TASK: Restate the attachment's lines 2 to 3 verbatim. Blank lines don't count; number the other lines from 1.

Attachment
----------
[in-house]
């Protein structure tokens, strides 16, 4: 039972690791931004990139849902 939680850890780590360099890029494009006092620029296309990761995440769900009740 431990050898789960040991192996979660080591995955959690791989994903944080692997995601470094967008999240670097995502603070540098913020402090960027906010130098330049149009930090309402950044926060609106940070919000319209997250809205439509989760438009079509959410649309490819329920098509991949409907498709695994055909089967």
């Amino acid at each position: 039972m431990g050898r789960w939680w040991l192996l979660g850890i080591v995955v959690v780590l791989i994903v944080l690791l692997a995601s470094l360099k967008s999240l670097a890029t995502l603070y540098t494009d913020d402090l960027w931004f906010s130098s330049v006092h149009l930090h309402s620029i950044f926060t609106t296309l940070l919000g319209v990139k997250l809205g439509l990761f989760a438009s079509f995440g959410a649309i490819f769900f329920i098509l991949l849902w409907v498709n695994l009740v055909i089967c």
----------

């Protein structure tokens, strides 16, 4: 039972690791931004990139849902 939680850890780590360099890029494009006092620029296309990761995440769900009740 431990050898789960040991192996979660080591995955959690791989994903944080692997995601470094967008999240670097995502603070540098913020402090960027906010130098330049149009930090309402950044926060609106940070919000319209997250809205439509989760438009079509959410649309490819329920098509991949409907498709695994055909089967």
């Amino acid at each position: 039972m431990g050898r789960w939680w040991l192996l979660g850890i080591v995955v959690v780590l791989i994903v944080l690791l692997a995601s470094l360099k967008s999240l670097a890029t995502l603070y540098t494009d913020d402090l960027w931004f906010s130098s330049v006092h149009l930090h309402s620029i950044f926060t609106t296309l940070l919000g319209v990139k997250l809205g439509l990761f989760a438009s079509f995440g959410a649309i490819f769900f329920i098509l991949l849902w409907v498709n695994l009740v055909i089967c």